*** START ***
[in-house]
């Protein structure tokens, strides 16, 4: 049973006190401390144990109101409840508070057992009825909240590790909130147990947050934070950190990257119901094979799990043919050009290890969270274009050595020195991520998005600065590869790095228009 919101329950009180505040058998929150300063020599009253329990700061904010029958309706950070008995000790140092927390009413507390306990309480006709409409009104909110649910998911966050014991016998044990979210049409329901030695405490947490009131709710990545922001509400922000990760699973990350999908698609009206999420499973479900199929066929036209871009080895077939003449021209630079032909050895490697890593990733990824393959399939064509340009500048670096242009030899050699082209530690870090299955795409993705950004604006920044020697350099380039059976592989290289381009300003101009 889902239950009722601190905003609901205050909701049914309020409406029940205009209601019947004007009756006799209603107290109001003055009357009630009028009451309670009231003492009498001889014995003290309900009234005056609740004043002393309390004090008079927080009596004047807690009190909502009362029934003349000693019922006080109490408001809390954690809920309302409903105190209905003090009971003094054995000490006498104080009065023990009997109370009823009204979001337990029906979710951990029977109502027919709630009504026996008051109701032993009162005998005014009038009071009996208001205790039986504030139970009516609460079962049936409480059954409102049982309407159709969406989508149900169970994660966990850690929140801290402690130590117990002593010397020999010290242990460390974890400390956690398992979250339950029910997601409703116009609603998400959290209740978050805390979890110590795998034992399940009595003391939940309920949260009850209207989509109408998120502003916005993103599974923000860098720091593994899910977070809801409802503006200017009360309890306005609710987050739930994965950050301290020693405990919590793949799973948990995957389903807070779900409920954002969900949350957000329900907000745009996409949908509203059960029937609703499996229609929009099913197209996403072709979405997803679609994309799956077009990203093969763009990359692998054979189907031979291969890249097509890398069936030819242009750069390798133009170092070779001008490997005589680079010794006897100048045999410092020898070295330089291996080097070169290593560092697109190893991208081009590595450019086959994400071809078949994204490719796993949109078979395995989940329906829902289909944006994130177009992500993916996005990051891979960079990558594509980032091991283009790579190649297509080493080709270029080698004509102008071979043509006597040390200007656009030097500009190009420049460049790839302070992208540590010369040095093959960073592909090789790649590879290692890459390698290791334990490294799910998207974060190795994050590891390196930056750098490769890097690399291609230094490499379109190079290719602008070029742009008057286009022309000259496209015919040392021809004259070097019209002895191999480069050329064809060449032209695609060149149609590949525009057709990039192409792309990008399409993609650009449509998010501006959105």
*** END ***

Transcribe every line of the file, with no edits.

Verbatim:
[in-house]
């Protein structure tokens, strides 16, 4: 049973006190401390144990109101409840508070057992009825909240590790909130147990947050934070950190990257119901094979799990043919050009290890969270274009050595020195991520998005600065590869790095228009 919101329950009180505040058998929150300063020599009253329990700061904010029958309706950070008995000790140092927390009413507390306990309480006709409409009104909110649910998911966050014991016998044990979210049409329901030695405490947490009131709710990545922001509400922000990760699973990350999908698609009206999420499973479900199929066929036209871009080895077939003449021209630079032909050895490697890593990733990824393959399939064509340009500048670096242009030899050699082209530690870090299955795409993705950004604006920044020697350099380039059976592989290289381009300003101009 889902239950009722601190905003609901205050909701049914309020409406029940205009209601019947004007009756006799209603107290109001003055009357009630009028009451309670009231003492009498001889014995003290309900009234005056609740004043002393309390004090008079927080009596004047807690009190909502009362029934003349000693019922006080109490408001809390954690809920309302409903105190209905003090009971003094054995000490006498104080009065023990009997109370009823009204979001337990029906979710951990029977109502027919709630009504026996008051109701032993009162005998005014009038009071009996208001205790039986504030139970009516609460079962049936409480059954409102049982309407159709969406989508149900169970994660966990850690929140801290402690130590117990002593010397020999010290242990460390974890400390956690398992979250339950029910997601409703116009609603998400959290209740978050805390979890110590795998034992399940009595003391939940309920949260009850209207989509109408998120502003916005993103599974923000860098720091593994899910977070809801409802503006200017009360309890306005609710987050739930994965950050301290020693405990919590793949799973948990995957389903807070779900409920954002969900949350957000329900907000745009996409949908509203059960029937609703499996229609929009099913197209996403072709979405997803679609994309799956077009990203093969763009990359692998054979189907031979291969890249097509890398069936030819242009750069390798133009170092070779001008490997005589680079010794006897100048045999410092020898070295330089291996080097070169290593560092697109190893991208081009590595450019086959994400071809078949994204490719796993949109078979395995989940329906829902289909944006994130177009992500993916996005990051891979960079990558594509980032091991283009790579190649297509080493080709270029080698004509102008071979043509006597040390200007656009030097500009190009420049460049790839302070992208540590010369040095093959960073592909090789790649590879290692890459390698290791334990490294799910998207974060190795994050590891390196930056750098490769890097690399291609230094490499379109190079290719602008070029742009008057286009022309000259496209015919040392021809004259070097019209002895191999480069050329064809060449032209695609060149149609590949525009057709990039192409792309990008399409993609650009449509998010501006959105």